Tuesday, January 10, 2017

Book Review: "The Making of Us" by Lisa Jewell

The Making of Us Lisa Jewell
Published: August 14, 2012
ISBN: 9781451609110
Genre: Contemporary Fiction
Source: Personal Copy
Recommended

You might enjoy this book if you like: Stories about siblings, multi-narrator novels

Summary:
Lydia, Dean, and Robyn don’t know one another. Yet. Each is facing difficult challenges. Lydia is still wearing the scars from her traumatic childhood. Wealthy and successful, she leads a lonely and disjointed existence. Dean is a young, unemployed, single dad whose life is going nowhere. Robyn is eighteen. Gorgeous, popular, and intelligent, she entered her first year of college confident of her dream to become a pediatrician. Now she’s failing her classes. Now she’s falling in love for the first time.


Lydia, Dean, and Robyn live very different lives, but each of them, independently, has always felt that something was missing. What they don’t know is that a letter is about to arrive that will turn their lives upside down. It is a letter containing a secret—one that will bind them together and show them what love and family and friendship really mean.

My Thoughts:
Lisa Jewell is an author that started reading a couple of years ago.  I enjoyed her latest 2 books and felt it was time to dive into her back list. I'm not exactly sure where this falls in the order of her books, but I do think that Jewell is an author who improves with each books.

Which, I guess is a nice way of saying that this isn't her best work.  There is much I like about it, but I can't say it was a wholly successful book.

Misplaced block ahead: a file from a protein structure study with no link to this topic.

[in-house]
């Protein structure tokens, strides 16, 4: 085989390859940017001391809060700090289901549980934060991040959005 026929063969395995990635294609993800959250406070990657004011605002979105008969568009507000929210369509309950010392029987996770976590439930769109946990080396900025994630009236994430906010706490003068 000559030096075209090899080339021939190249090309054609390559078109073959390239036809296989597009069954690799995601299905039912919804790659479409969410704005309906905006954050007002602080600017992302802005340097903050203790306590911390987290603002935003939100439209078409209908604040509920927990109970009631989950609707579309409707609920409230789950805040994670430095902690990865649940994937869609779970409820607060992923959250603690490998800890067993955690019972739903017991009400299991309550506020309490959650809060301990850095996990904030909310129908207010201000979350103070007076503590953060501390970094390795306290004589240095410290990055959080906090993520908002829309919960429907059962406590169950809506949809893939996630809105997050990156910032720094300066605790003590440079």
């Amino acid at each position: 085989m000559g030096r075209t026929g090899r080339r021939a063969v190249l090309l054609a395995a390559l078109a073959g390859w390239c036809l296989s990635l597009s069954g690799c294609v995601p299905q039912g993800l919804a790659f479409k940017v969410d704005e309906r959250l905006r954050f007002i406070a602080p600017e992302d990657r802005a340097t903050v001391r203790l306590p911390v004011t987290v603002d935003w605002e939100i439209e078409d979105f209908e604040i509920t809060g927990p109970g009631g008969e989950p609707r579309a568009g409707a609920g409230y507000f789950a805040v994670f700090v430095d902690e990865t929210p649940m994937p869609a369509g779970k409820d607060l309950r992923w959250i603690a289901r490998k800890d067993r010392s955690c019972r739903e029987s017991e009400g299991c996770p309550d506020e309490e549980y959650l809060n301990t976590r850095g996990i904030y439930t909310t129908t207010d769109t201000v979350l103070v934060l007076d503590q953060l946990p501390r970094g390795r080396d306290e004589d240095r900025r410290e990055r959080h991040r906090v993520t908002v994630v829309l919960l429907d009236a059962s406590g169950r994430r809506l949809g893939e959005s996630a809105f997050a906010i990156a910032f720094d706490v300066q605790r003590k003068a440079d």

There was much I liked about it.  It was the premise that drew me into this book--a group of people who are brought together because their biological fathers were all the same sperm donor.  For some reason, the maternal tie always seem to be celebrated in books (and movies...and TV...) while the paternal one is sometimes forgotten. Plus, the idea of a sperm donor seems so much less personal than, say, a mother who gave up her children for adoption or a woman who donated her eggs.  I applaud Jewell for taking the road less traveled, so to say, on this topic.

One thing that has always impressed me about Jewell is her ability to create characters.  Lydia is especially fascinating, probably because we get the most backstory for her.  I also found the convention of telling Daniel's story--Daniel is the father--through the eyes of another person.  I think that was an important facet of this story and added a necessary wall between the siblings and the parent.

Now, here is the flaw that kept me from thoroughly enjoying this book.  I'll admit that this is something that might not bother other readers, but was an obstacle that I could not overcome.  This story seemed very unbalanced.  Much time was spent on Lydia and almost as much on Dean, but significantly less was spent on Robyn.  In fact, there were times that I forgot she was even part of the story.  There is also a 4th sibling who is dealt with a bit too casually for my taste and, as much as I enjoyed Daniel's story through Maggie's eyes, I felt Maggie's arc was wrapped up too easily.

While this wasn't Lisa Jewell's best book in my opinion, it did keep my interest enough that I would still read more of her back list, as well as her new books as they are released.  I would still recommend this book and I'm sure that what I found lacking would not bother many other readers.

I was not solicited for this review and I received no compensation for this post.



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